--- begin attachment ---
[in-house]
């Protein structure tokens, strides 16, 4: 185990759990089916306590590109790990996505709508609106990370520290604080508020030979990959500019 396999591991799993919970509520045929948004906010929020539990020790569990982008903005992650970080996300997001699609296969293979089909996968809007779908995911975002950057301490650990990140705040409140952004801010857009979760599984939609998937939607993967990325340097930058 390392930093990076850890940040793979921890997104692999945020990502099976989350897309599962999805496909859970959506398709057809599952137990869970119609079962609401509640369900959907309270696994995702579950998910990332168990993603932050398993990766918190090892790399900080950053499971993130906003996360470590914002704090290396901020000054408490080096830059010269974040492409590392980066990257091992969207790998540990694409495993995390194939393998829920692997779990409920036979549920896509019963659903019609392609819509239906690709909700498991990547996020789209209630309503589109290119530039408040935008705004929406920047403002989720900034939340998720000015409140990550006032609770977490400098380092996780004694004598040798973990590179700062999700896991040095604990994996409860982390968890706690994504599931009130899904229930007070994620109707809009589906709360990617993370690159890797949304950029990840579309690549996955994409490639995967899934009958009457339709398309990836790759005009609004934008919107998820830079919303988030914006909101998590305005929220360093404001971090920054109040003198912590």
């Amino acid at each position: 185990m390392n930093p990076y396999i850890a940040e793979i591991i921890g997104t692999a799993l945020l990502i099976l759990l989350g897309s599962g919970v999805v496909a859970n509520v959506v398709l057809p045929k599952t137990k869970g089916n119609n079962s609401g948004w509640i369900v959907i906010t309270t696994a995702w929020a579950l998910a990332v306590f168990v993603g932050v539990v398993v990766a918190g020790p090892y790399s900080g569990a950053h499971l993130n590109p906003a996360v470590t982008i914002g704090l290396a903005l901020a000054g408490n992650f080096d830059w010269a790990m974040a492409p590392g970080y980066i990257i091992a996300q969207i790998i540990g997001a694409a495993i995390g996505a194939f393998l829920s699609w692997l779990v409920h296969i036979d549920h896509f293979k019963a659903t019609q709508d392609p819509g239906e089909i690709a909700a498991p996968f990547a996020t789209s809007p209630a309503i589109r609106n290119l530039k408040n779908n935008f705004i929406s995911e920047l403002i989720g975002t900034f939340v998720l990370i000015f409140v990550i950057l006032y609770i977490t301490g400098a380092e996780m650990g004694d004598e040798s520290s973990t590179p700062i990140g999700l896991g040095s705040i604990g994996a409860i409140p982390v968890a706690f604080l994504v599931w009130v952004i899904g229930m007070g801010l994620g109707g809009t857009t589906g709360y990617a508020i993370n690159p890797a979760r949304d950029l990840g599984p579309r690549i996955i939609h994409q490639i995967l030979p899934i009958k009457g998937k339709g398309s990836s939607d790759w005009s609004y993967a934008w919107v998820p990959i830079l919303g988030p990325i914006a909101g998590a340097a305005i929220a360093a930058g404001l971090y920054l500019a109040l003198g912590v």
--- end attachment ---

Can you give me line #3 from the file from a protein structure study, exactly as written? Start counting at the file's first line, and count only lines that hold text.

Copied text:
């Amino acid at each position: 185990m390392n930093p990076y396999i850890a940040e793979i591991i921890g997104t692999a799993l945020l990502i099976l759990l989350g897309s599962g919970v999805v496909a859970n509520v959506v398709l057809p045929k599952t137990k869970g089916n119609n079962s609401g948004w509640i369900v959907i906010t309270t696994a995702w929020a579950l998910a990332v306590f168990v993603g932050v539990v398993v990766a918190g020790p090892y790399s900080g569990a950053h499971l993130n590109p906003a996360v470590t982008i914002g704090l290396a903005l901020a000054g408490n992650f080096d830059w010269a790990m974040a492409p590392g970080y980066i990257i091992a996300q969207i790998i540990g997001a694409a495993i995390g996505a194939f393998l829920s699609w692997l779990v409920h296969i036979d549920h896509f293979k019963a659903t019609q709508d392609p819509g239906e089909i690709a909700a498991p996968f990547a996020t789209s809007p209630a309503i589109r609106n290119l530039k408040n779908n935008f705004i929406s995911e920047l403002i989720g975002t900034f939340v998720l990370i000015f409140v990550i950057l006032y609770i977490t301490g400098a380092e996780m650990g004694d004598e040798s520290s973990t590179p700062i990140g999700l896991g040095s705040i604990g994996a409860i409140p982390v968890a706690f604080l994504v599931w009130v952004i899904g229930m007070g801010l994620g109707g809009t857009t589906g709360y990617a508020i993370n690159p890797a979760r949304d950029l990840g599984p579309r690549i996955i939609h994409q490639i995967l030979p899934i009958k009457g998937k339709g398309s990836s939607d790759w005009s609004y993967a934008w919107v998820p990959i830079l919303g988030p990325i914006a909101g998590a340097a305005i929220a360093a930058g404001l971090y920054l500019a109040l003198g912590v």